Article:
+-+-+-+-+-+-+-+-+-+-+-+-+-+-+-+-+-+-+-+-+-+-+-+-+-+-+-+-+-+-+-+-+
       |                            3:1                                |
       +-+-+-+-+-+-+-+-+-+-+-+-+-+-+-+-+-+-+-+-+-+-+-+-+-+-+-+-+-+-+-+-+
       |                            2:1                                |
       +-+-+-+-+-+-+-+-+-+-+-+-+-+-+-+-+-+-+-+-+-+-+-+-+-+-+-+-+-+-+-+-+
       |                           A::1:1                              |
       |                                                               |
       |                                                               |
       |                                                               |
       +-+-+-+-+-+-+-+-+-+-+-+-+-+-+-+-+-+-+-+-+-+-+-+-+-+-+-+-+-+-+-+-+
              Figure 12. G-SRv6 Path for Scenario 1-2


   In reduced mode, the SID A::1:1 can be removed from the G-SRH.

   The mechanism of indicating the C-SIDs within the G-SID will be
   described in the document of G-SRH.

5.3.  Effect on SRv6

   G-SRv6 provides the flexibility of encoding SRv6 SID and SRv6 C-SID
   in a single SRH, which supports to program an SRv6 path that consists
   of compression capable and compression incapable nodes.  In this
   case, G-SRv6 solves the problem of SRv6 overhead with a limited
   effect on SRv6.

   o  Independent with SRv6: G-SRv6 does not require that the SRv6 SID
      Space has the common prefix for supporting compression.  A new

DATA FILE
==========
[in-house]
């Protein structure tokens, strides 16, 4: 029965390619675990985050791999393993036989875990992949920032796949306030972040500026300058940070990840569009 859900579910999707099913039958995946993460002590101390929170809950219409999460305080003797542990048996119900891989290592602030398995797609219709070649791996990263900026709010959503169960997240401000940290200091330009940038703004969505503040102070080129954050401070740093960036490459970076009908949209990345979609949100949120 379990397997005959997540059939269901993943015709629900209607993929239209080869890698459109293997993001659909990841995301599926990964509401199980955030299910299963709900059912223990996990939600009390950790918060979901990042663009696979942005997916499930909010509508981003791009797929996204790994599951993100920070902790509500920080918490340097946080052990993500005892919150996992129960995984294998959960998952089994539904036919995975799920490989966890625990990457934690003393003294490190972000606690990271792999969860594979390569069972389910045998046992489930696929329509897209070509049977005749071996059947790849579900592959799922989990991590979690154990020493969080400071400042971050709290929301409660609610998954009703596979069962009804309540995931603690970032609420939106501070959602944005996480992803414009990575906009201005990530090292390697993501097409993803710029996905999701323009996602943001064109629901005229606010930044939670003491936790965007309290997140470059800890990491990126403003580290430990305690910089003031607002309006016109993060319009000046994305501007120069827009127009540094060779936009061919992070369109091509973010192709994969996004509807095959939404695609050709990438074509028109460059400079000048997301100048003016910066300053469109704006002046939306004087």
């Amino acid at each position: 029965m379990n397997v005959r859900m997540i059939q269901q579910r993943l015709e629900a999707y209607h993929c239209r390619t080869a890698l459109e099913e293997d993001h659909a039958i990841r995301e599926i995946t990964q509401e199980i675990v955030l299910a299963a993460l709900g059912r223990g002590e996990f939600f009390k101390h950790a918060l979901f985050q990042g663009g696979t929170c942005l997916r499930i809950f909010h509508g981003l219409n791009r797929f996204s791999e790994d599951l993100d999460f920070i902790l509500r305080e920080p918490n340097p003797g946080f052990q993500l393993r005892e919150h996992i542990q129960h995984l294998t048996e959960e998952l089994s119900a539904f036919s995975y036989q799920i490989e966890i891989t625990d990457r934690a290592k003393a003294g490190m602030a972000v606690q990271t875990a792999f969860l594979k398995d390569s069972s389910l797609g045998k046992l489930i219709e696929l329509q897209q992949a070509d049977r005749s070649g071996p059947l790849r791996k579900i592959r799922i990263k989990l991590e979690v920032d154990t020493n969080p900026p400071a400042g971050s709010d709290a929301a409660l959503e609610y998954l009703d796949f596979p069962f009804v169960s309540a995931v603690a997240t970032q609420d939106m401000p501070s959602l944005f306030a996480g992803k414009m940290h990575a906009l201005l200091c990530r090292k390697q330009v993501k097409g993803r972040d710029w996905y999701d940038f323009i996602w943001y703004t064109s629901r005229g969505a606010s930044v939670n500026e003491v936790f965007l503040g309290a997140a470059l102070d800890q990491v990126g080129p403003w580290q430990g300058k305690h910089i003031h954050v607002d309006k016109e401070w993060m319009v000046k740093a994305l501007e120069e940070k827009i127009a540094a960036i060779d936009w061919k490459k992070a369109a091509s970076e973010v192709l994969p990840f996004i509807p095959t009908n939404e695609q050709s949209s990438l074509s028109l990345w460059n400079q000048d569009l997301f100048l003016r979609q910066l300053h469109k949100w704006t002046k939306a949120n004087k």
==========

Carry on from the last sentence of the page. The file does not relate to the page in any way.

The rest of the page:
address block can be allocated for compressable SID, and the



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      common prefix of Compressable SIDs can be configured with
      appropriate length.

   o  Incremental upgrade: G-SRv6 does not require to upgrade all the
      nodes along the path to support SRv6 compression, they can be
      upgraded on demand to support compression.

5.4.  Protocol Extensions Requirements

   This section describes the protocol extension requirements.

5.4.1.  Data Plane

   REQ1-01: An SRv6 compression path can be represented as a G-SID list
   consists of a compressable SRv6 SID and Compression G-SIDs.

   REQ1-02: A Compression G-SID consists of at most 4 (32-bits) C-SIDs,
   if the number of C-SID is less than 4, then padding is required to
   align with 128 bits.

   REQ1-03: If the first Compressable SID is copied to the IPv6 DA, then
   the C-SIDs of the following G-SIDs should be read by the nodes along
   the SRv6 compression sub-path and the C-SID part in IPv6 DA should be
   replaced accordingly.

   REQ1-04: The last C-SID in the G-SIDs for the SRv6 compression sub-
   path should be the Compressable SRv6 SID with EOC flavor.

   REQ1-05: When process the Compressalbe SRv6 SID with EOC flavor in
   the IPv6 DA, the corresponding G-SID in the G-SRH should be skipped
   and the IPv6 DA should be updated by the following SRv6 SID if
   exists.

5.4.2.  Control Plane

   REQ1-11: ISIS/OSPF/BGP-LS extensions for advertising the G-SRv6 for
   SRv6 compression capabilities

   REQ1-12: ISIS/OSPF/BGP-LS/BGP extensions for advertising the
   Compression flavor for Compressable SIDs.

   REQ1-13: ISIS/OSPF/BGP-LS extensions for advertising the End-of-
   compression(EOC) flavor for Compressable SIDs.

   REQ1-14: ISIS/OSPF/BGP-LS/BGP extensions for advertising the format
   of Compressable SIDs.





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   REQ1-21: BGP SRv6 Policy extensions for advertising the G-SRv6 for
   SRv6 compression capabilities.

   REQ1-22: BGP SR Policy extensions for programming a G-SRv6 path
   combining with Compressable SRv6 SIDs and SRv6 SIDs.

   REQ1-31: PCEP SRv6 Policy extensions for advertising the G-SRv6 for
   SRv6 compression capabilities.

   REQ1-32: PCEP SR Policy extension for programming a G-SRv6 path
   combining with Compressable SRv6 SIDs and SRv6 SIDs.